Prime Minister Bill English was interviewed by his daughter Maria live on Facebook this evening.
You can see it here.
Apropos of Maria, she sang the National Anthem a capella at the National Party campaign launch on Sunday.
You can hear her here.
Scobberlotcher – an idle person; someone who avoids work.
Why we need irrigation and water storage – Nathan Guy:
Water is one of New Zealand’s greatest natural and renewable assets. Many New Zealanders probably don’t fully appreciate how it powers our economy through the primary sector, giving us a standard of living many other countries can only envy.
For farmers and growers the importance of water is obvious, especially in the many areas that have suffered through droughts in recent years. You only need to look at Hawke’s Bay where the tap is close to being turned off for new resource consent applications for commercial use.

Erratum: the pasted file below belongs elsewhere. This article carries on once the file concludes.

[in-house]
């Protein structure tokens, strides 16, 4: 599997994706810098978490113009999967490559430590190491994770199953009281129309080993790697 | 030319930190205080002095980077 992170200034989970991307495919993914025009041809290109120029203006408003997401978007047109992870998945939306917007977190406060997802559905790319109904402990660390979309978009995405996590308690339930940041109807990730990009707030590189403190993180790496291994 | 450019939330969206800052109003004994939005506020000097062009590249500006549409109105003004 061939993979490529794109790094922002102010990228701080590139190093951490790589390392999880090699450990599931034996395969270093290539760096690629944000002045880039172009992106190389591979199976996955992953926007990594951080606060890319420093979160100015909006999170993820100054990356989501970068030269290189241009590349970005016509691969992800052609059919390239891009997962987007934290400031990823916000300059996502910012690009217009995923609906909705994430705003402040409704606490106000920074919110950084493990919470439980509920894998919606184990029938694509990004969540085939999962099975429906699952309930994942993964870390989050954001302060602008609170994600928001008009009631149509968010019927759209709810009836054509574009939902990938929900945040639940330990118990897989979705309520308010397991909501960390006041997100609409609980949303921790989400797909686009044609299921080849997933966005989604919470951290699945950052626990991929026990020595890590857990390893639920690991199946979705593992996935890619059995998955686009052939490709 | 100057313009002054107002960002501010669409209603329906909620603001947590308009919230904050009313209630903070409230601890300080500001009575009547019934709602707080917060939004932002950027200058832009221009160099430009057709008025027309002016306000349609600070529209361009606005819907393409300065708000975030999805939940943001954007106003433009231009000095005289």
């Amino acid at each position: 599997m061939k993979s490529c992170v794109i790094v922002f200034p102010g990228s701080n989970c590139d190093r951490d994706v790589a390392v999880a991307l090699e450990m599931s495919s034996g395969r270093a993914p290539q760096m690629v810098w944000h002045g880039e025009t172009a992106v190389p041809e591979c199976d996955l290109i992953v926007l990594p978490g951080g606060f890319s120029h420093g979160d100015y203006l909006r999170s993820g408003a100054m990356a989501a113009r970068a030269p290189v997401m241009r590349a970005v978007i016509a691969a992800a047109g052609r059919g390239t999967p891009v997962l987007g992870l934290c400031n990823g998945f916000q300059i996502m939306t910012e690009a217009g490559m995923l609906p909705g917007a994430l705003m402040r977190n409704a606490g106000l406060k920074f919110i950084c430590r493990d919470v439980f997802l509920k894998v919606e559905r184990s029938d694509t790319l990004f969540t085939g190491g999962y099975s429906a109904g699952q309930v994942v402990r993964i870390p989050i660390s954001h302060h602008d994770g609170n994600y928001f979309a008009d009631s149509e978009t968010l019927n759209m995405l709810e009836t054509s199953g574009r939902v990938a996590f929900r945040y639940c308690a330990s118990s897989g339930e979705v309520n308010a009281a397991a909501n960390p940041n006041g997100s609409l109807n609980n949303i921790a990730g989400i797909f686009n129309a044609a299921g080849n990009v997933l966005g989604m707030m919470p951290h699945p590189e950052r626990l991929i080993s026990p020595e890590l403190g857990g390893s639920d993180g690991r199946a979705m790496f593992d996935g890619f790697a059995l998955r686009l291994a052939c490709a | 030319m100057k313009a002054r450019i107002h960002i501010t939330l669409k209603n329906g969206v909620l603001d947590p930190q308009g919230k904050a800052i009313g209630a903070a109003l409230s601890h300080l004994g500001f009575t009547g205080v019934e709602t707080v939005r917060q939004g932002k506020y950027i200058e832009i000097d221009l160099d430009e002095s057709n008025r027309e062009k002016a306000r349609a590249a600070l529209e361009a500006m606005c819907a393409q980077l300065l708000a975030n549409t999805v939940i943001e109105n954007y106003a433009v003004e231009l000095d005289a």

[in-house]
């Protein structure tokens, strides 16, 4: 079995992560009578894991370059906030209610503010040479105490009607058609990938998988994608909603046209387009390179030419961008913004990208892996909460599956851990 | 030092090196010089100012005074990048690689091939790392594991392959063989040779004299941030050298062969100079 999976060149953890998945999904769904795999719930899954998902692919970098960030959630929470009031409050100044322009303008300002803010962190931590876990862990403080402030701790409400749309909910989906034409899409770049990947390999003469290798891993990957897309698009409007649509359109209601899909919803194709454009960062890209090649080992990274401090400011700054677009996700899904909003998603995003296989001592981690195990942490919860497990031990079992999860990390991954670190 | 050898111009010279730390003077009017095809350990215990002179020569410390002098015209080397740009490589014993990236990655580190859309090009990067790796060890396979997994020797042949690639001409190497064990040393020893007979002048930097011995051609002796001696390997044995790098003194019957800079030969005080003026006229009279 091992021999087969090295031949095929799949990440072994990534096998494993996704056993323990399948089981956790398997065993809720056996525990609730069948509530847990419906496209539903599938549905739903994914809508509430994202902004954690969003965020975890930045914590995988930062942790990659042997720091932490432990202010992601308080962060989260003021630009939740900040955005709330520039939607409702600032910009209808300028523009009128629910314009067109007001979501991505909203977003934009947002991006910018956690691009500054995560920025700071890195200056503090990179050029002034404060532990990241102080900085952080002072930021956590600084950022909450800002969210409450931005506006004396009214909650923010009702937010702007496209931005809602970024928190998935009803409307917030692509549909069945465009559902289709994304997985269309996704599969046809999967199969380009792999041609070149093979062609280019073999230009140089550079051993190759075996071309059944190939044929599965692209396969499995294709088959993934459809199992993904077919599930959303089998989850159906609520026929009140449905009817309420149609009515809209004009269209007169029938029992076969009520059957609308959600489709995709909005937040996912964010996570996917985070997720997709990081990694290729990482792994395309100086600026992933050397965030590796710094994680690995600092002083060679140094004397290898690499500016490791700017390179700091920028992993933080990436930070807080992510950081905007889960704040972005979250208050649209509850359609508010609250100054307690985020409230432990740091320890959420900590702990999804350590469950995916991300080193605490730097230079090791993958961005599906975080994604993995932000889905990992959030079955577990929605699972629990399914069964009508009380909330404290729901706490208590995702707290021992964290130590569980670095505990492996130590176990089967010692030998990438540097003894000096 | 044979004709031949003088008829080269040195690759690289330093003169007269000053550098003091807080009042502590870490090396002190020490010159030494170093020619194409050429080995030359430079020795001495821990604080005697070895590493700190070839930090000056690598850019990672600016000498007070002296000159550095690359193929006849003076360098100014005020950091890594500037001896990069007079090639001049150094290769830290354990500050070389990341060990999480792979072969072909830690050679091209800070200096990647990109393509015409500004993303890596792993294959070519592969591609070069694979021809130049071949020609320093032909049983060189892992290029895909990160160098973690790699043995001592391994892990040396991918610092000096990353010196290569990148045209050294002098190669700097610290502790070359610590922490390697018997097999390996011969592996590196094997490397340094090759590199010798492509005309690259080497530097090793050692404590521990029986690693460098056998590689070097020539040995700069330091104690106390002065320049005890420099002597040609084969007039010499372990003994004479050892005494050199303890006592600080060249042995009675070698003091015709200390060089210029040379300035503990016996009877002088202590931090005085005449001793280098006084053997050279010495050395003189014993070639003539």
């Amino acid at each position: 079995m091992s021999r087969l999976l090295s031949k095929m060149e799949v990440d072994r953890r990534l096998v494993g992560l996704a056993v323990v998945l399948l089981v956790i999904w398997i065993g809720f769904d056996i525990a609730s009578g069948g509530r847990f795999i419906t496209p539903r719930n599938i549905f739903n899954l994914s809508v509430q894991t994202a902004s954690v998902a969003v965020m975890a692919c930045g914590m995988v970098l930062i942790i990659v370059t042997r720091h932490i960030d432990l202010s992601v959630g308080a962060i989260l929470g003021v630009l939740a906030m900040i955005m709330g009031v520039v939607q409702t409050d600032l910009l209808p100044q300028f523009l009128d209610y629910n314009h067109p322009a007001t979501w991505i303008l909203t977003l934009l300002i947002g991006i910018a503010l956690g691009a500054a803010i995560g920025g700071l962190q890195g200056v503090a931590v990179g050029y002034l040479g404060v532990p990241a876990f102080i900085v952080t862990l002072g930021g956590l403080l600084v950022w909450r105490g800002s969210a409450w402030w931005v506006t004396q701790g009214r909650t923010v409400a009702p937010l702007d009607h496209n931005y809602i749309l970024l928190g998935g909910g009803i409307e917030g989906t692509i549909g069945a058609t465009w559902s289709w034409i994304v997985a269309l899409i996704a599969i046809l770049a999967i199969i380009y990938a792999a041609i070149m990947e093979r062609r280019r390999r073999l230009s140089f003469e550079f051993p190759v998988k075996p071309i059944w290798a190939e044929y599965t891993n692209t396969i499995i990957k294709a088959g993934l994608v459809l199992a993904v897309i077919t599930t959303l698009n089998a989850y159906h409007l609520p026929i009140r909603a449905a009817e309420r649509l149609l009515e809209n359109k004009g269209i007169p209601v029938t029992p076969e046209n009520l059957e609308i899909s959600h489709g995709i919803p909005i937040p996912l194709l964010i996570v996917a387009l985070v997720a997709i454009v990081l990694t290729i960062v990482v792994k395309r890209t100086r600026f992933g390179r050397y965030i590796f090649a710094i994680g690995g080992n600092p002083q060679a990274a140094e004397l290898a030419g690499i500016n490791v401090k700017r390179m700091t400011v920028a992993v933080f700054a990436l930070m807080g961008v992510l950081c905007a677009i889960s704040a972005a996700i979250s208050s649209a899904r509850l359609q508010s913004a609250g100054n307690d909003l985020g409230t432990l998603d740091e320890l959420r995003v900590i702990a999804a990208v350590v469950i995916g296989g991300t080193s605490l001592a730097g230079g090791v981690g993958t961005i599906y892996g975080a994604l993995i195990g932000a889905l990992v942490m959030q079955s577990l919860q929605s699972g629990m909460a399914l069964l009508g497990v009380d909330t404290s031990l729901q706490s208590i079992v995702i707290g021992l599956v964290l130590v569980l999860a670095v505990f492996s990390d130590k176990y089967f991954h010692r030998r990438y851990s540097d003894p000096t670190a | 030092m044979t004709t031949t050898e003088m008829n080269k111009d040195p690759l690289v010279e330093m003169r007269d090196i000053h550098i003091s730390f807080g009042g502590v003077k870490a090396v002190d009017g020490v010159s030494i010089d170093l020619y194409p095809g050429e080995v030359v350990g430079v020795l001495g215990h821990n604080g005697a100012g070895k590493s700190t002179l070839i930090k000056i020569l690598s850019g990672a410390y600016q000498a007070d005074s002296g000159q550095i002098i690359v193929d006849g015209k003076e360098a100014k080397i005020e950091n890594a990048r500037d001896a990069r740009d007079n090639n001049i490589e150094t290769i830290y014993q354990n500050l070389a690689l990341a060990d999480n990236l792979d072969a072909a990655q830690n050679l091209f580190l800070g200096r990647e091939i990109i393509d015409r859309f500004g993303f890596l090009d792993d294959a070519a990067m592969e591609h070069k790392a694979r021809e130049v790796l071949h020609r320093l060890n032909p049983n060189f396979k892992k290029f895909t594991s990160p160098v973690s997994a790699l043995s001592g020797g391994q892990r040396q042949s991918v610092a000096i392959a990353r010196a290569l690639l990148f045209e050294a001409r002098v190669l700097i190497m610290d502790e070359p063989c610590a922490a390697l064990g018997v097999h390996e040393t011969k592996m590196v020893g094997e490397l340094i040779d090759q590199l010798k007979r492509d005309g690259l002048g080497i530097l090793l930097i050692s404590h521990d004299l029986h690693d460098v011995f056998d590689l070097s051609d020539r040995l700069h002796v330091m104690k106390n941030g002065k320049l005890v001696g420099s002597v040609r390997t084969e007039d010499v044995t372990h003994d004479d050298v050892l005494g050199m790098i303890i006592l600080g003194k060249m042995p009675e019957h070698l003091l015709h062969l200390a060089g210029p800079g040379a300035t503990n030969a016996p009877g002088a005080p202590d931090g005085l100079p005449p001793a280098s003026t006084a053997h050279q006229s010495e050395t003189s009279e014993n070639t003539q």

The impact of climate change is likely to make dry spells even more frequent in the future. This is why irrigation and water storage is so important, and why as a Government we are proud to be a strong supporter and investor. So far we have allocated nearly $280 million towards these schemes around the country. . .
Federated Farmers is disappointed, but not surprised, to learn of three new finds of stock with Mycoplasma bovis.
The affected properties confirmed by the Ministry for Primary Industries today are all linked to Van Leeuwen Group farms where the cattle disease was first identified last month.
“This latest identification is obviously disappointing but it was anticipated as the animals were traced back to the origin of the initial outbreak,” says Federated Farmers biosecurity spokesperson Guy Wigley. . .
Farmers, schools and hapu join forces to save Kaipara Harbour – Lois Williams:
The project is part of a larger campaign to stop silt build-up on the seabed, and reverse the damage caused over the years by deforestation and the failure until recently to fence off cattle from waterways.